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Don’t throw those old receiving blankets out just yet. So your kid outgrew these special blankets, but now you can turn them into an heirloom to grow with your kid. Upcycle receiving blanket into a quilt that your child will love to snuggle with. This post contains affiliate links and I will be compensated when you click on and purchase through them.
After having 3 girls, I started accumulating pink receiving blankets. My kids grew out of them very quickly, and with Rosalina we mainly used them as burp rags instead. For quite some time now they’ve been sitting in a closet, taking up precious space.
I was thrilled when I saw Heather from Handmade Haven had turned her receiving blankets into a baby quilt! A novel idea, I thought, and then they still sat around my house, just no longer in a closet. I finally decided the receiving blankets had to be taken care of before they were all lost. It was time to do a little upcycling!
To start out, cut up your receiving blankets. This can be done easily by folding them in half, and then cutting 2-inch strips.
Next, cut through the fold so each 2-inch strip is now 2, 2-inch strips.
Now you have fun designing your quilt! Don’t worry if some pieces are longer than others you can either trim them down now or after they are sewn together.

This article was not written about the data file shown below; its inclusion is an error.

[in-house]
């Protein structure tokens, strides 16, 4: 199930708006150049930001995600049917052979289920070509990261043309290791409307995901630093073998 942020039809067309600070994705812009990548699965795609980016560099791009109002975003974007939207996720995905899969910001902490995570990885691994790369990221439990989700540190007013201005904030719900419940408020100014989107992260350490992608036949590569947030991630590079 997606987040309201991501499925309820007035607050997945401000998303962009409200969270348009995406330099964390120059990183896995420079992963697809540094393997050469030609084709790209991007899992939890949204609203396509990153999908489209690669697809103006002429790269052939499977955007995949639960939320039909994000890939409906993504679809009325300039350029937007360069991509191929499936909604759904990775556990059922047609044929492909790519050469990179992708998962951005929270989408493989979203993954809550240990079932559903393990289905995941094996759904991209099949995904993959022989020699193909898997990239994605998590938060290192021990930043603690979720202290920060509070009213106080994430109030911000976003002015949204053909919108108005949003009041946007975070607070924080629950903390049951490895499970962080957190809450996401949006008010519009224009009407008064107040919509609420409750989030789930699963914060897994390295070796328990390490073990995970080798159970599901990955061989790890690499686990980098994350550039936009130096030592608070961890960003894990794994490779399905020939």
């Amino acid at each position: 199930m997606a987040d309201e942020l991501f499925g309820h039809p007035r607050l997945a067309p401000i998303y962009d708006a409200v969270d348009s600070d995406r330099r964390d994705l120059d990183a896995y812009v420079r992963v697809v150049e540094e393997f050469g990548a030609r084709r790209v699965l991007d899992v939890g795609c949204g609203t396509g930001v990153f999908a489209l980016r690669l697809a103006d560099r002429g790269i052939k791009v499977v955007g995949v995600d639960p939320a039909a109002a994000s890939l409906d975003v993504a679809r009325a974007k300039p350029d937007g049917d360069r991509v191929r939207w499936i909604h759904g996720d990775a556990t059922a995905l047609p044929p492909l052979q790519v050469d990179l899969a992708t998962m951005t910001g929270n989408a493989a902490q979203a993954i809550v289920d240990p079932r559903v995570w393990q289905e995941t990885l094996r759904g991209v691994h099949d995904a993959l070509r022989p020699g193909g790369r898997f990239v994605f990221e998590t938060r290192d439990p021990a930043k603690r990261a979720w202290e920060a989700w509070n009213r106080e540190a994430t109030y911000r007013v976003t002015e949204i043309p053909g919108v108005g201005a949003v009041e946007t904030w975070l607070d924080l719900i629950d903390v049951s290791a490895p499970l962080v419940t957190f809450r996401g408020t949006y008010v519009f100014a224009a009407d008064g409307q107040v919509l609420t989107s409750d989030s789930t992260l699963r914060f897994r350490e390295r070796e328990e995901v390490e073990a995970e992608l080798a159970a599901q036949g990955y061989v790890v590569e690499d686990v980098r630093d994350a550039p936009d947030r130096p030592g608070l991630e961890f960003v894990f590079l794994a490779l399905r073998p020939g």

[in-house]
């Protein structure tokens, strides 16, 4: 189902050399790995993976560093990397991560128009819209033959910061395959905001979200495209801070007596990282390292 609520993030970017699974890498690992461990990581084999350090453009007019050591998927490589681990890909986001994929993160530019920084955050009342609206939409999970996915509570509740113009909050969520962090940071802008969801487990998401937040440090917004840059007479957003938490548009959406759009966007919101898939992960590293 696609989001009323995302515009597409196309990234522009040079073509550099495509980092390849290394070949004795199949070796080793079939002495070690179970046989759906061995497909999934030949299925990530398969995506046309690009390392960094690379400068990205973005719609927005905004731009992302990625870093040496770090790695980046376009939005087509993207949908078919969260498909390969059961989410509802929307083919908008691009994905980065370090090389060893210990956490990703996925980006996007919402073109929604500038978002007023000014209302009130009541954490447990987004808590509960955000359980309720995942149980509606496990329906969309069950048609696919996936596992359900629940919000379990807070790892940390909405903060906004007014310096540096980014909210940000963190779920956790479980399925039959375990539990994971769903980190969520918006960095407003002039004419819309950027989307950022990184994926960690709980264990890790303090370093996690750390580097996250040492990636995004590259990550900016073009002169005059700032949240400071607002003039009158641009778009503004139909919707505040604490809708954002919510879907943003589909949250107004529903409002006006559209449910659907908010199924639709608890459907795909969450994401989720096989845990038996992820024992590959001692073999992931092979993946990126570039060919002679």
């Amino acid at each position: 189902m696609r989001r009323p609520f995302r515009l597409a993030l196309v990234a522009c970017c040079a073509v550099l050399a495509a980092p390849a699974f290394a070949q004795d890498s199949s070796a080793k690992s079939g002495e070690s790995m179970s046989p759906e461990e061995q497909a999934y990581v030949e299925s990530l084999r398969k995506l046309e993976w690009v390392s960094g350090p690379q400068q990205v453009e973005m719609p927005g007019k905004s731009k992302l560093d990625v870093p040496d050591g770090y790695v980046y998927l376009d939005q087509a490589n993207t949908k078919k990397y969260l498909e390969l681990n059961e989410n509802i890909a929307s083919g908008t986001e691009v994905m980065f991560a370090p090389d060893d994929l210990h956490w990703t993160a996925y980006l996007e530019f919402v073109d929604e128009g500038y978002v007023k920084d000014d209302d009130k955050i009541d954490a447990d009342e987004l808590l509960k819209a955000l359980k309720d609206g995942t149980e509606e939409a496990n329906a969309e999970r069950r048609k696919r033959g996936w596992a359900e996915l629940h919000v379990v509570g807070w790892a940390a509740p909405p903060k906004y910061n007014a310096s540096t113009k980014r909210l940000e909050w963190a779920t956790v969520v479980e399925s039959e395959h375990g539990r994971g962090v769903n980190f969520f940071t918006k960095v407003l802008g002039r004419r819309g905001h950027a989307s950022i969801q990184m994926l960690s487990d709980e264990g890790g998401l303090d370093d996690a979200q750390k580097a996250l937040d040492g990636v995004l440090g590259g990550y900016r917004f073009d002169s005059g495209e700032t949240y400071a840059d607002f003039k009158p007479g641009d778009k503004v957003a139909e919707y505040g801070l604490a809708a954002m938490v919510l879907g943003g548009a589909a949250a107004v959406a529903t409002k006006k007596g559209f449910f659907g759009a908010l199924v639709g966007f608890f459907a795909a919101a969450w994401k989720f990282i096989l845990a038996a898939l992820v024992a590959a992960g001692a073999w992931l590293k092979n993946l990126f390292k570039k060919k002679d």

If you desired you could cut your strips down further to make separate blocks, but let’s face it, I’ve got 3 kids running around, I could only keep those scissors out safely for so long.
Once you’ve got your quilt designed, it’s time to start sewing! Make sure you have plenty of bobbin thread and spool thread. Using a 1/2 inch seam start at one side of the quilt and begin sewing the strips together.
Once you have it sewn, trim any edges, and dangling thread. Iron out the seams so they lay flat going the same direction.
Cut out the quilt backing – make it about 3 inches larger than your finished top.
Roll out the quilt batting, and then take your new quilt top and lay it on top. Cut the batting so it is the same size as the quilt.
Lay out your quilt back, wrong side up. Lay the quilt top and batting on top with the quilt side facing up. A simple cotton fabric works best for the backing since this is all sewn on the machine.
Fold the backing over so it touches the edge of your quilt top, and then again a second time over the quilt top’s edge. Iron the edge down, then pin all three layers.
Using a coordinating thread color, sew around the edge to finish your quilt. If you use fleece, remember it’s bulky, and it will “shed” into your machine. Take the time between edges to clean out your bobbin case.
TIP: Most machines come with a cleaning brush, but if yours is missing like mine, a soft paint brush does the trick as well.
You can make your quilt any size, I chose toddler bed size, but if you have more receiving blankets than me, you could make it bigger!